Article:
# Express this vector as a linear combinations by given vectors.

Here are a parallelogram $$PQRS$$.

Let the internal dividing point of the $$\overline{PQ}$$ by $$2:1$$ is $$A$$, middle point of the $$\overline{PS}$$ is $$B$$ and intersection point between those is $$C$$

Express $$\overrightarrow {PC}$$as a linear combination of the $$\overrightarrow {PQ}$$ and $$\overrightarrow {PS}$$. Here is my attempt All I have to do find the ratio $$\alpha$$.

What should I do next? Thanks.

P.s.) Lately checking the answer sheet, it said $$\alpha$$ is $${1 \over 4}$$

• That cannot be right: $PQ$ and $RS$ are parallel so any linear combination will also be parallel to them, and $PC$ isn't. Please proof read your question carefully and edit it. – David Aug 14 at 1:29
• Thanks for your point out. I will edit it. – se-hyuck yang Aug 14 at 1:30

## 2 Answers

$$\alpha$$ can be obtained from the area ratios as follows,

$$\frac{\alpha}{1-\alpha} =\frac{\triangle BAS}{\triangle RAS}=\frac{\frac{2}{3} \cdot \frac{1}{2}\cdot\frac{1}{2}}{\frac{1}{2}}=\frac{1}{3}$$

where we observe that △BAS and △RAS share the same base AS. This allows their area ratio to be expressed as $$\alpha/(1-\alpha)$$, which is proportional to their heights. Furthermore, from the side partitions given, △RAS is $$\frac{1}{2}$$ of the area PQRS and, similarly, △BAS is $$\frac{1}{6}$$ of the area PQRS.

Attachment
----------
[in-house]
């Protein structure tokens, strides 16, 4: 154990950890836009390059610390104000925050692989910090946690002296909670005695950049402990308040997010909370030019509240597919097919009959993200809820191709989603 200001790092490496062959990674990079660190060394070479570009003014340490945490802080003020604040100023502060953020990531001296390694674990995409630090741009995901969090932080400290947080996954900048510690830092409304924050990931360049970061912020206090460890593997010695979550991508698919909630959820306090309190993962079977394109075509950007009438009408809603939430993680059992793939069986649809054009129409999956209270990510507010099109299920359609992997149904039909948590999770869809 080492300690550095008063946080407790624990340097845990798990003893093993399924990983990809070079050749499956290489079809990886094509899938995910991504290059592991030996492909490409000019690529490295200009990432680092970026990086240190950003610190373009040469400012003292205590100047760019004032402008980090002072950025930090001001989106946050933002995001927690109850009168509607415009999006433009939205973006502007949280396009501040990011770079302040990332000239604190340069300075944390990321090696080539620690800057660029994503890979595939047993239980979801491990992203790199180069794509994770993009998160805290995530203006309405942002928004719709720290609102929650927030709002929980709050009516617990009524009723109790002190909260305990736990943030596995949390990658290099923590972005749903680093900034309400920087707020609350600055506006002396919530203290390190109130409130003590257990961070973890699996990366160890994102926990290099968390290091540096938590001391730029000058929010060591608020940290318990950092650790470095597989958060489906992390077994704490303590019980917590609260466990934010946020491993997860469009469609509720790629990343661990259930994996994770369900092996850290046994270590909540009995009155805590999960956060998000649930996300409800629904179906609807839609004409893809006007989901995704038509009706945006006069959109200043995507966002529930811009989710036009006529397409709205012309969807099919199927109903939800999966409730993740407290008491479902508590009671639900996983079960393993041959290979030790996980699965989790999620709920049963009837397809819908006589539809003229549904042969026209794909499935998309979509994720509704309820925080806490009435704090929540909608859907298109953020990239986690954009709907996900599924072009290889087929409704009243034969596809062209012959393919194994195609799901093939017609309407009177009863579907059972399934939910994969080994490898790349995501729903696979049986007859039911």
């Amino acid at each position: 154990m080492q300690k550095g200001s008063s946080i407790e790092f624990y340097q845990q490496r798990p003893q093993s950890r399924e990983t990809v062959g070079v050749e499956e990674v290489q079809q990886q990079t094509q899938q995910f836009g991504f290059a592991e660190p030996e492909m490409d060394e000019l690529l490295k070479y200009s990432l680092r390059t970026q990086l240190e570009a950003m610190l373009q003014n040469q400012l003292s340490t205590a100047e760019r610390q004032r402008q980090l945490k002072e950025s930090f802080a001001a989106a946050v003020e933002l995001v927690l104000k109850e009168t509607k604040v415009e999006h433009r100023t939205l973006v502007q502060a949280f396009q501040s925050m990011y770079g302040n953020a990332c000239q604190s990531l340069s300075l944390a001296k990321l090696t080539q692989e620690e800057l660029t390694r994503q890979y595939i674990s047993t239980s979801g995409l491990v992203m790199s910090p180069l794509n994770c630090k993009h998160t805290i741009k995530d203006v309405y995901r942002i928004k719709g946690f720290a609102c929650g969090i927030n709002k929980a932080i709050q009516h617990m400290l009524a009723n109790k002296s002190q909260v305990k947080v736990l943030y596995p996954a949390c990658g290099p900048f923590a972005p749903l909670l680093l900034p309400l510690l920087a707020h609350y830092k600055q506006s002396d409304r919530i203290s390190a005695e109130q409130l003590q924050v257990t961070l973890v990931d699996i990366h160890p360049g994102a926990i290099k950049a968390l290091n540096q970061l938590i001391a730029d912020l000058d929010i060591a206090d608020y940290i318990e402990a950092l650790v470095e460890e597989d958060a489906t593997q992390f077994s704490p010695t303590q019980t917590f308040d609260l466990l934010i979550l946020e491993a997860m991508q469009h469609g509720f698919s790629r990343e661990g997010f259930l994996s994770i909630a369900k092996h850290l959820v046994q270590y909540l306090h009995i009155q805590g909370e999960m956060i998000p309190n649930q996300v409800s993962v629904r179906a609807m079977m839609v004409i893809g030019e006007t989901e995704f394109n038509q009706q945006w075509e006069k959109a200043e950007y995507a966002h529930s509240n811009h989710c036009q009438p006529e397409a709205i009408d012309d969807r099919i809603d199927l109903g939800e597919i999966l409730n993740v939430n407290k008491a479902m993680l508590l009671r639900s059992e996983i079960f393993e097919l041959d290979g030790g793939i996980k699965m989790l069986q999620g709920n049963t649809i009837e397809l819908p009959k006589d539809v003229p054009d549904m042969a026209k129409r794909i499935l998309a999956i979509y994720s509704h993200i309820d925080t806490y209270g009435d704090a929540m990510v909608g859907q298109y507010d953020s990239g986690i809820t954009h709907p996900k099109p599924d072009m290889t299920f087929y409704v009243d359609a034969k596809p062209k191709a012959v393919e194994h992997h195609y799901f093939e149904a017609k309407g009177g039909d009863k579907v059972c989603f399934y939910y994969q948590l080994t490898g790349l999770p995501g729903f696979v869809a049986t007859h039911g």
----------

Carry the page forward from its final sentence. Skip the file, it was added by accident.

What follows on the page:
Thus,

$$\alpha=\frac{1}{4}$$

and $$\vec{PC}=\frac{1}{4}\vec{PQ}+\frac{5}{8}\vec{PS}$$

• Why does $$\frac{\alpha}{1-\alpha} =\frac{△BAS}{△RAS}=\frac{\frac{2}{3} \cdot \frac{1}{2}\cdot\frac{1}{2}}{\frac{1}{2}}=\frac{1}{3}$$ holds? – se-hyuck yang Aug 14 at 1:43
• Please see the added explanation in the answer. – Quanto Aug 14 at 1:49

So your work shows that $$\overrightarrow{PC}=\alpha(\overrightarrow{PQ}+\overrightarrow{PS})+\frac{1}{2}(1-\alpha)\overrightarrow{PS}$$ $$=\alpha\overrightarrow{PQ}+\frac{1}{2}(1+\alpha)\overrightarrow{PS}$$ for some $$\alpha\in(0,1)$$ since C is on $$\overline{BR}$$. By the same reasoning, since C is also on $$\overline{AS}$$ it is also $$\overrightarrow{PC}=\frac{2}{3}\beta\overrightarrow{PQ}+(1-\beta)\overrightarrow{PS}$$ for some $$\beta\in(0,1)$$. So, $$\alpha=\frac {2}{3}\beta$$ $$\frac{1}{2}(1+\alpha)=1-\beta$$ which is solved by $$\beta=\frac{6}{11}$$. So $$\overrightarrow{PC}=\frac{4}{11}\overrightarrow{PQ}+\frac{5}{11}\overrightarrow{PS}$$.